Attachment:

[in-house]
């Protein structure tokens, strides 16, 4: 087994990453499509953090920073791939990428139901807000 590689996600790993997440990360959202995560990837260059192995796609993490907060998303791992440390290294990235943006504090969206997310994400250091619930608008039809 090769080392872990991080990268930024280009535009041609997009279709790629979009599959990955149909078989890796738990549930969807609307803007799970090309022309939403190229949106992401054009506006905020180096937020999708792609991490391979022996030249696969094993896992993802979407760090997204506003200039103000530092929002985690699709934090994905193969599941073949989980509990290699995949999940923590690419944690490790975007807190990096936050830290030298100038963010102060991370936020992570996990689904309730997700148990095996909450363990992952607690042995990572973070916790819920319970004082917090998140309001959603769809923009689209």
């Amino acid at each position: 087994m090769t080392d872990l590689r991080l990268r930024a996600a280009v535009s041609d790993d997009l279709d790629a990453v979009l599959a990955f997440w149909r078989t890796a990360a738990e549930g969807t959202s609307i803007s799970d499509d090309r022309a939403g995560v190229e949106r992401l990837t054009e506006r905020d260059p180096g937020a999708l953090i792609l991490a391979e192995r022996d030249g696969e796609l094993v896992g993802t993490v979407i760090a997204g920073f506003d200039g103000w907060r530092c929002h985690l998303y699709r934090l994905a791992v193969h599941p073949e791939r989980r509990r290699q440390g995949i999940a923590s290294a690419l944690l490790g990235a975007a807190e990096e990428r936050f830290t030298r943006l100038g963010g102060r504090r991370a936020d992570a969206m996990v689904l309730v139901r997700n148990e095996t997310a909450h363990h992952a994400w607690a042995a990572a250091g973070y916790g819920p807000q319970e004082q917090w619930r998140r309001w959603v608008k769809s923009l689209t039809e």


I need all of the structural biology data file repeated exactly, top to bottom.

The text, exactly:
[in-house]
């Protein structure tokens, strides 16, 4: 087994990453499509953090920073791939990428139901807000 590689996600790993997440990360959202995560990837260059192995796609993490907060998303791992440390290294990235943006504090969206997310994400250091619930608008039809 090769080392872990991080990268930024280009535009041609997009279709790629979009599959990955149909078989890796738990549930969807609307803007799970090309022309939403190229949106992401054009506006905020180096937020999708792609991490391979022996030249696969094993896992993802979407760090997204506003200039103000530092929002985690699709934090994905193969599941073949989980509990290699995949999940923590690419944690490790975007807190990096936050830290030298100038963010102060991370936020992570996990689904309730997700148990095996909450363990992952607690042995990572973070916790819920319970004082917090998140309001959603769809923009689209």
């Amino acid at each position: 087994m090769t080392d872990l590689r991080l990268r930024a996600a280009v535009s041609d790993d997009l279709d790629a990453v979009l599959a990955f997440w149909r078989t890796a990360a738990e549930g969807t959202s609307i803007s799970d499509d090309r022309a939403g995560v190229e949106r992401l990837t054009e506006r905020d260059p180096g937020a999708l953090i792609l991490a391979e192995r022996d030249g696969e796609l094993v896992g993802t993490v979407i760090a997204g920073f506003d200039g103000w907060r530092c929002h985690l998303y699709r934090l994905a791992v193969h599941p073949e791939r989980r509990r290699q440390g995949i999940a923590s290294a690419l944690l490790g990235a975007a807190e990096e990428r936050f830290t030298r943006l100038g963010g102060r504090r991370a936020d992570a969206m996990v689904l309730v139901r997700n148990e095996t997310a909450h363990h992952a994400w607690a042995a990572a250091g973070y916790g819920p807000q319970e004082q917090w619930r998140r309001w959603v608008k769809s923009l689209t039809e």